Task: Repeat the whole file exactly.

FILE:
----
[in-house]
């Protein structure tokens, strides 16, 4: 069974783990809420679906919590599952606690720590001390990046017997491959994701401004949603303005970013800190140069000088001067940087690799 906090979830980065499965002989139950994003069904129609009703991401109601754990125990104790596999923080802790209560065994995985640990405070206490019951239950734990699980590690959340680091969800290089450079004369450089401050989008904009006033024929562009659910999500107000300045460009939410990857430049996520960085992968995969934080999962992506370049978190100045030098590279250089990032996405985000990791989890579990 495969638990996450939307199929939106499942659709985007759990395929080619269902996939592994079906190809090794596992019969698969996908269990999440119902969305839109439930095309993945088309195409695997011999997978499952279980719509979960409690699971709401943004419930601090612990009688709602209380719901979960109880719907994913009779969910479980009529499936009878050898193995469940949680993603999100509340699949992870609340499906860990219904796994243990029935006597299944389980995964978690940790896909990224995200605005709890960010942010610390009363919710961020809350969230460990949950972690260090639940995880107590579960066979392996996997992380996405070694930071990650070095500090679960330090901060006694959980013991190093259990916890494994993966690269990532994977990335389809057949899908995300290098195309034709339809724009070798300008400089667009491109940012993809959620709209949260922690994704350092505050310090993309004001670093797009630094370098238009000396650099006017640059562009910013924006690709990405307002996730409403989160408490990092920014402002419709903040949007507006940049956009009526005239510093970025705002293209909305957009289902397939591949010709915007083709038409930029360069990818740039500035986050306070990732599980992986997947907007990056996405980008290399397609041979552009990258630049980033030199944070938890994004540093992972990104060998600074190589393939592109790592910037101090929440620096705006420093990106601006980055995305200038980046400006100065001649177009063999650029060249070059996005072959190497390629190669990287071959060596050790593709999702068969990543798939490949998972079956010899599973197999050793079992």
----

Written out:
[in-house]
């Protein structure tokens, strides 16, 4: 069974783990809420679906919590599952606690720590001390990046017997491959994701401004949603303005970013800190140069000088001067940087690799 906090979830980065499965002989139950994003069904129609009703991401109601754990125990104790596999923080802790209560065994995985640990405070206490019951239950734990699980590690959340680091969800290089450079004369450089401050989008904009006033024929562009659910999500107000300045460009939410990857430049996520960085992968995969934080999962992506370049978190100045030098590279250089990032996405985000990791989890579990 495969638990996450939307199929939106499942659709985007759990395929080619269902996939592994079906190809090794596992019969698969996908269990999440119902969305839109439930095309993945088309195409695997011999997978499952279980719509979960409690699971709401943004419930601090612990009688709602209380719901979960109880719907994913009779969910479980009529499936009878050898193995469940949680993603999100509340699949992870609340499906860990219904796994243990029935006597299944389980995964978690940790896909990224995200605005709890960010942010610390009363919710961020809350969230460990949950972690260090639940995880107590579960066979392996996997992380996405070694930071990650070095500090679960330090901060006694959980013991190093259990916890494994993966690269990532994977990335389809057949899908995300290098195309034709339809724009070798300008400089667009491109940012993809959620709209949260922690994704350092505050310090993309004001670093797009630094370098238009000396650099006017640059562009910013924006690709990405307002996730409403989160408490990092920014402002419709903040949007507006940049956009009526005239510093970025705002293209909305957009289902397939591949010709915007083709038409930029360069990818740039500035986050306070990732599980992986997947907007990056996405980008290399397609041979552009990258630049980033030199944070938890994004540093992972990104060998600074190589393939592109790592910037101090929440620096705006420093990106601006980055995305200038980046400006100065001649177009063999650029060249070059996005072959190497390629190669990287071959060596050790593709999702068969990543798939490949998972079956010899599973197999050793079992």